It all looked pretty clear and relatively uncomplicated when the co-chairs of the Legacy funding conference committee began negotiating their final allocations for the next biennium. They knew how much money they had, and how much was to go to each of the four recipients of Legacy Amendment money.
But the compromise that will be brought to the floors of both chambers when a special session is called has one key area in which Senate members got their way and some House members aren’t happy: the Clean Water Fund.
The Legacy Amendment was voted into law by Minnesotans in 2008. It added a 0.375 percent statewide sales tax to create four funds with specific purposes. The Outdoor Heritage Fund (33 percent of the allocations) protects and restores wetlands, prairies and forests. The Arts and Cultural Heritage Fund (19.75 percent) is earmarked for artists and arts organizations, museums, zoos, and history and cultural projects. And the Parks and Trails Fund (14.25 percent) improves that aspect of life in the state.
Then there’s the Clean Water Fund, which receives 33 percent of Legacy dollars. It’s entrusted with maintaining clean water in the state, but there was a lot of dissension between the House and Senate Legacy bills as to how to go about that.
The biggest difference in Clean Water Fund proposals between the House and Senate bills was that the Senate wanted to allocate $24 million in grants for Soil and Water Conservation District administration, something that didn’t appear in the House bill and remains controversial as to whether it’s an appropriate use of Legacy dollars. The Senate’s suggested funding total survived negotiations intact.
The House bill included $10.5 million for the Department of Health’s “Drinking Water Contaminants of Emerging Concern” program. It instead would receive $3.4 million. The Board of Water and Soil Resources would have received $10 million for “Targeted Wellhead/Drinking Water Protection” instead of the $4 million in the final agreement. And the House wanted $10 million for the Department of Agriculture’s “Forever Green” initiative, which would get $4.3 million under the compromise.
It was clear at Wednesday’s unveiling of the bill to the House Legacy Finance Division that one member was very unhappy about this. A former Clean Water Council member, Rep. Jean Wagenius (DFL-Mpls) grilled Christopher Elvrum, the well management section manager for the Department of Health, about how the department will test for drinking water contaminants.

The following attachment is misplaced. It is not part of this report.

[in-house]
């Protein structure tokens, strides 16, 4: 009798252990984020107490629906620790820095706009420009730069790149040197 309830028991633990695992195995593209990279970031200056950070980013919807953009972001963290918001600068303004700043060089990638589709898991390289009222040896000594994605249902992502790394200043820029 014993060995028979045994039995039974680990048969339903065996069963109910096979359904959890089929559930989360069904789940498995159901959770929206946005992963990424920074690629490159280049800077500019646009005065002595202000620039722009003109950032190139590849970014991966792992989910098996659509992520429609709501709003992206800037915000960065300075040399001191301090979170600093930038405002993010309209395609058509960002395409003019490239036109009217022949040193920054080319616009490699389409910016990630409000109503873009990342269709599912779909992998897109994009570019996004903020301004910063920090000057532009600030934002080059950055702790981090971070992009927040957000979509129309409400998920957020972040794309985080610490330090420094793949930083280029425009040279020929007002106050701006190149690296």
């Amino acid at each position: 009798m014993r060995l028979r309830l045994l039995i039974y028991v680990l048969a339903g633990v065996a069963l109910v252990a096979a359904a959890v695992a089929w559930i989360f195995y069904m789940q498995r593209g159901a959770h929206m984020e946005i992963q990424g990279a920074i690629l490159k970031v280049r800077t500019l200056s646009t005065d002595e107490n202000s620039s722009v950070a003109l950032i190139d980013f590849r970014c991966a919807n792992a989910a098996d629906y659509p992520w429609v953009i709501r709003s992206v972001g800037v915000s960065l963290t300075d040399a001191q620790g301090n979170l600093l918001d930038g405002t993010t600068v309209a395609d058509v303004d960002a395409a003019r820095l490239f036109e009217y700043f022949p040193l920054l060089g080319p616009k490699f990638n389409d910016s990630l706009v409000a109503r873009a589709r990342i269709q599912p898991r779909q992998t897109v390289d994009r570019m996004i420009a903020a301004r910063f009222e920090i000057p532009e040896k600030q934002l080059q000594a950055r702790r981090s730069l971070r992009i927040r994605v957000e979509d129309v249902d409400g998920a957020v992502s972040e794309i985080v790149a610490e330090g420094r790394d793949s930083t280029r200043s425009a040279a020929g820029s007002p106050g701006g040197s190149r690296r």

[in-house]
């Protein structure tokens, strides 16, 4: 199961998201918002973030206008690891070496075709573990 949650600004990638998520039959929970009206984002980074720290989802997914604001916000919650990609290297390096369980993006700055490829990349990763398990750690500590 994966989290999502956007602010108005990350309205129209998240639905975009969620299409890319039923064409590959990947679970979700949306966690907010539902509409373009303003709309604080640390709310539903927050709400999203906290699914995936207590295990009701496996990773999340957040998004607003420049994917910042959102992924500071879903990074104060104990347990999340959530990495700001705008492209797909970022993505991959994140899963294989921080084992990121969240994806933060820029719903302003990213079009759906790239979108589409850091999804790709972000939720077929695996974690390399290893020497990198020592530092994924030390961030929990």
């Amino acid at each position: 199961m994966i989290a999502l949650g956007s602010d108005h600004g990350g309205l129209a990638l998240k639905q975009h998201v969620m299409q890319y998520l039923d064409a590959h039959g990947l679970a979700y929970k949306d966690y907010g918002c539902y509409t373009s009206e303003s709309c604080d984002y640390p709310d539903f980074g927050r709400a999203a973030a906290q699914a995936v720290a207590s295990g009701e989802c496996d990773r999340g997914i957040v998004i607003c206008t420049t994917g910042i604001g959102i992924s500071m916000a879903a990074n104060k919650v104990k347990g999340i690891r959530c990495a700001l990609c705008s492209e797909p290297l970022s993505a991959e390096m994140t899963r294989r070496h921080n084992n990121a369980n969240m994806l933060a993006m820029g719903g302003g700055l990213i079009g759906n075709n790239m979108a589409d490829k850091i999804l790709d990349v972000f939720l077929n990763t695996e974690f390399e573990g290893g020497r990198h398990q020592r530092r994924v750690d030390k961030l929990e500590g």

“There are 25 utilities in the state that use surface water for drinking water,” Wagenius said. “Minneapolis and St. Paul are two of the biggest ones. You don’t test for contaminants at this point. Without this money, how will you be testing and how often?”
Elvrum said that the lottery-funded Legislative-Citizen Commission on Minnesota Resources is also allocating $1 million for contaminant testing. Wagenius cited a fiscal note saying that much more was needed.
“The Crow River was tested for pharmaceuticals,” Wagenius said, “and they found a ton of them. And you haven’t tested for pesticides or any of the new contaminants. … We have all of these systems and you have no idea what’s coming into them and no idea what to look for.”
How the bill breaks down
Here’s how revenue from Legacy-dedicated sales taxes would be distributed to the four funds:
[MORE View the spreadsheet here]
The Outdoor Heritage Fund section of the bill echoed the recommendations of the Lessard-Sams Council for restoration and protection of habitats, prairies, wetlands and forests, while the Parks and Trails Fund would be distributed according to its agreed-upon 40-40-20 split: 40 percent for state park trails and recreation areas, 40 percent to parks and trails within the Twin Cities metropolitan area, and 20 percent for parks and trails elsewhere in the state.
The Clean Water Fund’s largest allocation would be the $138.4 million accorded the Board of Water and Soil Resources, with $46.5 million for the Pollution Control Agency and $21.7 million to the Department of Agriculture.
As for the Arts and Cultural Heritage Fund, the State Arts Board would receive almost half of the biennial funding ($65.7 million), while the Minnesota Historical Society would get $33 million, Minnesota Public Television $8.9 million, the Minnesota Humanities Center $6.4 million, and regional public libraries $5.1 million. Other recipients include the Indian Affairs Council, the Minnesota Zoo, Minnesota Public Radio and the AMPERS system of community radio stations.